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Biden touts stimulus in speech at GE plant

LOUISVILLE, Ky. (AP) - Vice President Joe Biden took a swipe at
government critics during a speech in an appliance factory Monday,
crediting the massive federal stimulus program with helping jump
start the economy through tax credits aimed at spurring private
investment and job creation.
Without dropping any names, Biden appeared to target Kentucky
Republican senatorial candidate Rand Paul and other candidates
critical of government intervention in the economy.
Biden spoke to factory workers at a sprawling GE facility where
the company is making a $600 million investment to expand
production with three new energy-efficient product lines. That
investment is backed by $24.8 million in tax credits the company
received as part of the economy recovery act to retrofit and retool
the facility.
"So those who talk about this is big government, this is big
government giving a little bit of help to jump start America to
lead the world in the 21st century," Biden said.
Biden said tax credits being doled out as part of the stimulus
program will produce nearly $5.5 billion in private-sector
investments that will spur job creation.
GE plans to add some 830 jobs at its sprawling Appliance Park
campus in Louisville through 2013, thanks to the new products.
Production of new hybrid electric water heaters is to begin in
2011, followed by a new line of washing machines in 2012 and
matching driers the following year.
The work force stands at about 4,100 at Appliance Park, down
from a peak of nearly 23,000 in the 1970s.
Biden criticized political candidates who he said think the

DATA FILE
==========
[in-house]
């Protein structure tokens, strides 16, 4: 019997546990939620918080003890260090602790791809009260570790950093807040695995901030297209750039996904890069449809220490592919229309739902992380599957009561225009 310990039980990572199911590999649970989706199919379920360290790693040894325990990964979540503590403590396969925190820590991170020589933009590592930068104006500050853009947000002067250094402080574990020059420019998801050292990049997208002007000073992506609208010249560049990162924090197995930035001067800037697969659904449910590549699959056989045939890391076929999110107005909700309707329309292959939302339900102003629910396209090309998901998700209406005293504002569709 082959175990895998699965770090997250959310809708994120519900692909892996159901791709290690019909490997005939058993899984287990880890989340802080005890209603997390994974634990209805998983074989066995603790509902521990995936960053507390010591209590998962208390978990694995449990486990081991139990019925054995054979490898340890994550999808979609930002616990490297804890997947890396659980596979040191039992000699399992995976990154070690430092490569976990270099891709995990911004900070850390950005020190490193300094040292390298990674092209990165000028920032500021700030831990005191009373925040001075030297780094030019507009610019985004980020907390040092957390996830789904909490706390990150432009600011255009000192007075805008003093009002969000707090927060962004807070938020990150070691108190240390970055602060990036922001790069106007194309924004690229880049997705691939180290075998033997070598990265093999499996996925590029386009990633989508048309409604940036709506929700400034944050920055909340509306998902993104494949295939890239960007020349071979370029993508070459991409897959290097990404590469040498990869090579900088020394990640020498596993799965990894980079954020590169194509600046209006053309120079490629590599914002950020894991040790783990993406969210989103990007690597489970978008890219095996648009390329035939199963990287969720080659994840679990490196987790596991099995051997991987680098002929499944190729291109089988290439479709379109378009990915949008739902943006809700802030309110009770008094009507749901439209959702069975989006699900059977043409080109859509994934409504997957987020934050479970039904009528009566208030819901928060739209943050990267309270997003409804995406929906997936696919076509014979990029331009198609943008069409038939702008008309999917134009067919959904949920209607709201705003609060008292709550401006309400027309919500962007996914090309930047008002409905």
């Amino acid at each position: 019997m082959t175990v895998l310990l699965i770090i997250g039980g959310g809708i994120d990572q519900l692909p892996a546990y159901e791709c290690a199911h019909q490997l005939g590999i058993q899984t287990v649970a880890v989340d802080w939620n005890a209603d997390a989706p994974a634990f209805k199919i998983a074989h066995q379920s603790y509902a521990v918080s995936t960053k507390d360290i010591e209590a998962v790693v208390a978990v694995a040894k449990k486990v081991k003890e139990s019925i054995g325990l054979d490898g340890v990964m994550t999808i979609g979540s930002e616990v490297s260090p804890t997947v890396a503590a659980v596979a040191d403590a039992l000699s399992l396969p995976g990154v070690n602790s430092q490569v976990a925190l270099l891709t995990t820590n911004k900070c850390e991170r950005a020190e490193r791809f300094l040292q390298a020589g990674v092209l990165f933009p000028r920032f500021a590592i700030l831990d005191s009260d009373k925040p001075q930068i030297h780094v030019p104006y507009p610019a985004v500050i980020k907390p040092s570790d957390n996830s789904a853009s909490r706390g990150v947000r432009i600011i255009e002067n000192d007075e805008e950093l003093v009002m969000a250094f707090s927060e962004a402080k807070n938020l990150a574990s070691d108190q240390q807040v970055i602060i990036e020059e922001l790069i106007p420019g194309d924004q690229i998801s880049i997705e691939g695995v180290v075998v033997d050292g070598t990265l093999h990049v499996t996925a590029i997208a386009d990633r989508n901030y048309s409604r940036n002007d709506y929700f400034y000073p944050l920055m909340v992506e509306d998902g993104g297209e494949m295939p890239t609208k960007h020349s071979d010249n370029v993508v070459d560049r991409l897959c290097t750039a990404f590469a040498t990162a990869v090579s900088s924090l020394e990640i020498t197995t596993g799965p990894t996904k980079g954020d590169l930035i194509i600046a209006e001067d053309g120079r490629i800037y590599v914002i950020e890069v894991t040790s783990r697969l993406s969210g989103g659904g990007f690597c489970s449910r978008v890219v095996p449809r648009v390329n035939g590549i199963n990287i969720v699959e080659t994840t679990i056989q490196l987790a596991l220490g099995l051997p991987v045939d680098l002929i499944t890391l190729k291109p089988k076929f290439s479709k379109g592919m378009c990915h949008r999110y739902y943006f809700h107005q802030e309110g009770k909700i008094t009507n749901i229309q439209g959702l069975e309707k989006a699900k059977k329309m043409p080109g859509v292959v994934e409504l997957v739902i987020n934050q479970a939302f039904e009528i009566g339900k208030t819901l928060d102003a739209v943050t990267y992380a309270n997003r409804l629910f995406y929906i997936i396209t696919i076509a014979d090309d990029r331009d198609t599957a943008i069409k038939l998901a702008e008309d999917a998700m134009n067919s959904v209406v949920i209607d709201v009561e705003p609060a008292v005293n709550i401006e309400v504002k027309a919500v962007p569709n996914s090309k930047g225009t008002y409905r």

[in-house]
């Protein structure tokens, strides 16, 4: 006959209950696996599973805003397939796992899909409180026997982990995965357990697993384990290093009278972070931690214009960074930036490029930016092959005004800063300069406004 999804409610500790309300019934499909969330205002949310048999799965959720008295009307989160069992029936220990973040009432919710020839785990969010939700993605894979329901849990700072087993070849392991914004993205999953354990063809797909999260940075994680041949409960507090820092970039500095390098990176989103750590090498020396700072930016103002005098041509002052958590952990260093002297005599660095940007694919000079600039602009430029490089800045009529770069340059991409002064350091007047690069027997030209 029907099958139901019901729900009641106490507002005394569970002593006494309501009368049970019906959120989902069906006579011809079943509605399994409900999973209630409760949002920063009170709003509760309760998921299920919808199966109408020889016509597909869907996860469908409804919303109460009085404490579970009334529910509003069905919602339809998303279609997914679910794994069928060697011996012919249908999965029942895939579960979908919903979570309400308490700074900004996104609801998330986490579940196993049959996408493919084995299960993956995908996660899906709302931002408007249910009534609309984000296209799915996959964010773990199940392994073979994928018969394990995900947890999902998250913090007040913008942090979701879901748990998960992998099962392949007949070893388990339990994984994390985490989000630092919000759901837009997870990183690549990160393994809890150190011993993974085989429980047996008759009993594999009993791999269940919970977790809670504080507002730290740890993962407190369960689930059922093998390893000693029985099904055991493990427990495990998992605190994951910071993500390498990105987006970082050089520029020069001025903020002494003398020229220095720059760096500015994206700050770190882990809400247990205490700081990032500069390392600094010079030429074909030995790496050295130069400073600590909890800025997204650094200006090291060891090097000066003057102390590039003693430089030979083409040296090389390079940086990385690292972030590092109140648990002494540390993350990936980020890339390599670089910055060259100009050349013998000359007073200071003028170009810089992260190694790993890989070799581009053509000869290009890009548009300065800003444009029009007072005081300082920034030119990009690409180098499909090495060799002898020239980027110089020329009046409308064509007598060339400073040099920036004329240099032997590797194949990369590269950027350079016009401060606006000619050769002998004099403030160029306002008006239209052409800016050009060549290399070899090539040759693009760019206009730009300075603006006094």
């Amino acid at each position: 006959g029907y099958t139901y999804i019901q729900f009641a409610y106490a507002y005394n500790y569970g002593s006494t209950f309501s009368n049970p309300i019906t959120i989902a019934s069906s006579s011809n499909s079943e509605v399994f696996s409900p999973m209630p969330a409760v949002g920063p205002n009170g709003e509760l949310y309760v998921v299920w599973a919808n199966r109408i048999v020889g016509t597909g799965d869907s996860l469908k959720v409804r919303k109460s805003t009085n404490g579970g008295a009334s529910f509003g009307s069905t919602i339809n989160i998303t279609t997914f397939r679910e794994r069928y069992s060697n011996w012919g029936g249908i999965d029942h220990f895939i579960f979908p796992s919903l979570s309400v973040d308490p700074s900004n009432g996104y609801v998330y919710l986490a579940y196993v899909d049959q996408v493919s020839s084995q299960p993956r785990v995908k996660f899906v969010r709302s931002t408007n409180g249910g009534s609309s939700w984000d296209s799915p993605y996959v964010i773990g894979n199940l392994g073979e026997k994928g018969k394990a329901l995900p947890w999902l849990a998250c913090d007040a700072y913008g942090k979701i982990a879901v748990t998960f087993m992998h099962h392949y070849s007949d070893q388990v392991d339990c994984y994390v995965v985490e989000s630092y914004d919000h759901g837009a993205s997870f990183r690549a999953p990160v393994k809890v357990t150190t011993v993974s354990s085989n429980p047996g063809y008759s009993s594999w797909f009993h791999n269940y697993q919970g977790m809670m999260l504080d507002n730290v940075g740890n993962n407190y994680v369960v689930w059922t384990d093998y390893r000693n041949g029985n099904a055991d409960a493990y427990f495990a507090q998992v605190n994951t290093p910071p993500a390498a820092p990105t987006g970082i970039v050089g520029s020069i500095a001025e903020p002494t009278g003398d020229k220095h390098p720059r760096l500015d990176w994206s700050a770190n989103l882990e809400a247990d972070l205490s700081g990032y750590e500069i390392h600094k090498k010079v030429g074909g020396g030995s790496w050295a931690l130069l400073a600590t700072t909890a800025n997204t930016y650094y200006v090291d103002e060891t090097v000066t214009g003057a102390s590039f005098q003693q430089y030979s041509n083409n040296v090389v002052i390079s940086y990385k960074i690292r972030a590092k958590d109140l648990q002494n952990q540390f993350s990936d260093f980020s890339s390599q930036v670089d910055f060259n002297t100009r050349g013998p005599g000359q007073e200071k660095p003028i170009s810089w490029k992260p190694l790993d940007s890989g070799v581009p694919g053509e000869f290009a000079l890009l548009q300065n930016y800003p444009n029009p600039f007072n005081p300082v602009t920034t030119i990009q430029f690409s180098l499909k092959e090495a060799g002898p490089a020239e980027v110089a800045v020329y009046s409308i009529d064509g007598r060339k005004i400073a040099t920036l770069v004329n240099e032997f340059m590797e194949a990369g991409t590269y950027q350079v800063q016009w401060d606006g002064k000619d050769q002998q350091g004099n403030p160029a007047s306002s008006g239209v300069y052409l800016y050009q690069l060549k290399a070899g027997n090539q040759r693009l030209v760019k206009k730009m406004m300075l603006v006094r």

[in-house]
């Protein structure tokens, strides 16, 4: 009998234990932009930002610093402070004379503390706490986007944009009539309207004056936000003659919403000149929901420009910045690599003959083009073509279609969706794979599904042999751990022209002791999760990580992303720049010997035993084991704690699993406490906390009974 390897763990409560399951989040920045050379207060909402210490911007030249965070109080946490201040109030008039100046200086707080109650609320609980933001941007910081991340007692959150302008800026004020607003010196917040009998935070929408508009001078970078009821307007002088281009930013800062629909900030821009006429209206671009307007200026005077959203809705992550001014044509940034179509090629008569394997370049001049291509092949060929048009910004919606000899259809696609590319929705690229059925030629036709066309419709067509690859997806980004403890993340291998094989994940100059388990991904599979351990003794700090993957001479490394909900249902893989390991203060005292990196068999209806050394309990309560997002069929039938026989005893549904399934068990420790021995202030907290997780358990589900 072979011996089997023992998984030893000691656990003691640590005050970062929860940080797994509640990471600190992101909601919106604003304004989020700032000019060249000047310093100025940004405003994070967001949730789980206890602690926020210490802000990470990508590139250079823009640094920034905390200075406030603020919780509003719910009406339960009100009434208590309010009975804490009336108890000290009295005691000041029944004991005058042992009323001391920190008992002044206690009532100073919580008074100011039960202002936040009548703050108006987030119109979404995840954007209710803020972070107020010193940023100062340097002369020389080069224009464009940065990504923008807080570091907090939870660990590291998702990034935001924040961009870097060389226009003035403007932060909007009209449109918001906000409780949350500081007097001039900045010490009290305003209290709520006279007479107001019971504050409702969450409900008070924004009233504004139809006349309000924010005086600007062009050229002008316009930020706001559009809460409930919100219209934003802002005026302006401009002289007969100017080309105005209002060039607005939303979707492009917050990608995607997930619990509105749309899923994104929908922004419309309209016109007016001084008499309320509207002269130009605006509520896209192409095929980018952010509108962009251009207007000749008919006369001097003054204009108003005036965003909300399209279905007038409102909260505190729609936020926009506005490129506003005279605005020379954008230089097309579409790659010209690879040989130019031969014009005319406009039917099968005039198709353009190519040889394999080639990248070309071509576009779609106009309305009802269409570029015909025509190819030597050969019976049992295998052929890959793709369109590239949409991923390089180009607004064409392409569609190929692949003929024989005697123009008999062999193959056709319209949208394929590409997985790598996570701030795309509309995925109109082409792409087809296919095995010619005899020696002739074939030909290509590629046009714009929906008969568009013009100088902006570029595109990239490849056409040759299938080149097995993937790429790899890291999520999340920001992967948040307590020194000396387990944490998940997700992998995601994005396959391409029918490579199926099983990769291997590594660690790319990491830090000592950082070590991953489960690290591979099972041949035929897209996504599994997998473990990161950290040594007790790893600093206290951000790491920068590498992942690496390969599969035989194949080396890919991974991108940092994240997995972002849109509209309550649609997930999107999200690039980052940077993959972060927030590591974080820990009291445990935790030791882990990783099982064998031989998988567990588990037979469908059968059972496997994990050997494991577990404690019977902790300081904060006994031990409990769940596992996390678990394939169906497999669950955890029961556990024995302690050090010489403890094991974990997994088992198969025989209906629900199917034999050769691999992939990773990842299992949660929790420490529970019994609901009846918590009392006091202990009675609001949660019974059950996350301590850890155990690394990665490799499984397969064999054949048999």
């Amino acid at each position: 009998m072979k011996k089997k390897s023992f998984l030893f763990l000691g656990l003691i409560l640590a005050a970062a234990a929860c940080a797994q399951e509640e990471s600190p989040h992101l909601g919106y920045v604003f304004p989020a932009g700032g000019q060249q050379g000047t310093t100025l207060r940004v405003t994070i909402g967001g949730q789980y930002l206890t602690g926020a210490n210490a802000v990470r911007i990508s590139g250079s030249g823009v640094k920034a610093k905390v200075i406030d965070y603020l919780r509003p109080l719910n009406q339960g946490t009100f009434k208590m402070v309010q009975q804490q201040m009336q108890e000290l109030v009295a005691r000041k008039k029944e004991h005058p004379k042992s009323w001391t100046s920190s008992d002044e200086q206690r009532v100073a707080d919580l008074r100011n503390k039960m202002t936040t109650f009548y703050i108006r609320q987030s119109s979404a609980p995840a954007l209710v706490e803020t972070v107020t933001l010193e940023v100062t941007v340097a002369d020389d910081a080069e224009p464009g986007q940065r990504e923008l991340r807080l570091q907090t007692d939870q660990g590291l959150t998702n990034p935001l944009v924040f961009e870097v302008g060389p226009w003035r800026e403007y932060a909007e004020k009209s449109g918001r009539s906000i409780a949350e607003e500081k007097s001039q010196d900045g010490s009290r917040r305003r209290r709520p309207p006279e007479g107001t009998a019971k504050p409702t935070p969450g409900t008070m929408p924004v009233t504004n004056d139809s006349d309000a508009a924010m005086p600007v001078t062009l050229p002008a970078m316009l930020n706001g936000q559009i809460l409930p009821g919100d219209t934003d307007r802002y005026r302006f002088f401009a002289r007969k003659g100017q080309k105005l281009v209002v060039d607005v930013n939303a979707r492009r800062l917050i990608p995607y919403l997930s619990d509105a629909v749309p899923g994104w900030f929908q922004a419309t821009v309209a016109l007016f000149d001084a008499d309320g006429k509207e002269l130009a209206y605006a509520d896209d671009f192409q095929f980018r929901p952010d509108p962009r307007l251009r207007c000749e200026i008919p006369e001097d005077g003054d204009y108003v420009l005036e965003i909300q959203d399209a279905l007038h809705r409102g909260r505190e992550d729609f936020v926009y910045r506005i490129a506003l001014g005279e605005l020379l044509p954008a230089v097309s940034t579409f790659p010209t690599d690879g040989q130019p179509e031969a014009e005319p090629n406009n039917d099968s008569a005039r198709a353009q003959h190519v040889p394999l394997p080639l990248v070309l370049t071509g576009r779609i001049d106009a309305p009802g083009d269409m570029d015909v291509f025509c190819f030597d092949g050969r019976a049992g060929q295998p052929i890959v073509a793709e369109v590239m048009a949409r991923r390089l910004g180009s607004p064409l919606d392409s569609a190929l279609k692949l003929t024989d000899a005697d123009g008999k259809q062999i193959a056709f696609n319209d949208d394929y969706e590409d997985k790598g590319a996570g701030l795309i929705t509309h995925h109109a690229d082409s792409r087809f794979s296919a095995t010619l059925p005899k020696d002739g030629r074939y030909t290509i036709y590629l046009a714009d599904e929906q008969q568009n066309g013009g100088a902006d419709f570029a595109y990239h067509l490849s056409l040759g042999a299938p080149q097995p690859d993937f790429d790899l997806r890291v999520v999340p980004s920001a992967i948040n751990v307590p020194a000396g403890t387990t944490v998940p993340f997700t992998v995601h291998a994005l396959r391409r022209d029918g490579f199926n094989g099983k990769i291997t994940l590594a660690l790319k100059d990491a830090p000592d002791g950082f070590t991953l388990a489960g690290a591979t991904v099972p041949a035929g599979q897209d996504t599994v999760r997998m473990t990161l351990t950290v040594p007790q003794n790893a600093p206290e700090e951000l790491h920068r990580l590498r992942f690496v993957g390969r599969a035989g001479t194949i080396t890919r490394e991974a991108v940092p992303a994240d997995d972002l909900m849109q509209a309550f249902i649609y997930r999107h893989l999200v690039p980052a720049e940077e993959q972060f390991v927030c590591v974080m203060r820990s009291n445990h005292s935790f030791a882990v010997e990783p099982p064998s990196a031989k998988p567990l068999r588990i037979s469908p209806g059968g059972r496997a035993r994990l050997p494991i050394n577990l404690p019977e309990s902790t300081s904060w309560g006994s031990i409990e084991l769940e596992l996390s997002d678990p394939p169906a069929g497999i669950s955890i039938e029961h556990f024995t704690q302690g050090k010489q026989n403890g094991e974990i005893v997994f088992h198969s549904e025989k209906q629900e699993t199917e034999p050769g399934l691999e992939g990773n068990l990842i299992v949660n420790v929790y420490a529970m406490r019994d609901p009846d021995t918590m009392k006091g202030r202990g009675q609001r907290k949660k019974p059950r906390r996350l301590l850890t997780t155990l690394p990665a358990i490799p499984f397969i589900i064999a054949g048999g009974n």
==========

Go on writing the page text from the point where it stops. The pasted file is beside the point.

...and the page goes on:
government should "sit on the sidelines" as the nation's economy
tries to rebound from its worst downturn since the Great
Depression.
"I love those guys who say that government should stay out when
we're in deep crisis, like some of the people you're hearing from
in this state and other places," Biden said.
Paul campaign manager Jesse Benton took his own swipe at the
vast economic stimulus package, which has a long-term cost of $862
billion.
"Government is not very good at creating jobs," he said in a
statement Monday. "President Obama's stimulus package cost
$413,000 per job created and those jobs largely went to political
cronies.
"Private businesses create useful jobs because the consumer
votes every day to reward the businesses that are able to
distribute what the public desires in a timely and inexpensive
manner."
Biden said the economy has started a turnaround, noting the U.S.
added 495,000 private-sector jobs in the first five months of this
year. He said the country was "hemorrhaging jobs" when he and
Obama took office in early 2009.
Biden praised the local congressman, Democrat John Yarmuth, for
supporting the stimulus program. But Biden misidentified the
Louisville Democrat, who was on stage with him, referring to
Yarmuth as "Jim."
Near the end of his speech, Biden was interrupted when the
president and CEO of GE's appliances and lighting division, Jim
Campbell, collapsed off a stool on stage in the plant where GE
dishwashers are made.
Paramedics and a doctor rushed on stage, but Campbell walked
away under his power in the stuffy plant.

(Copyright 2010 by The Associated Press. All Rights Reserved.)


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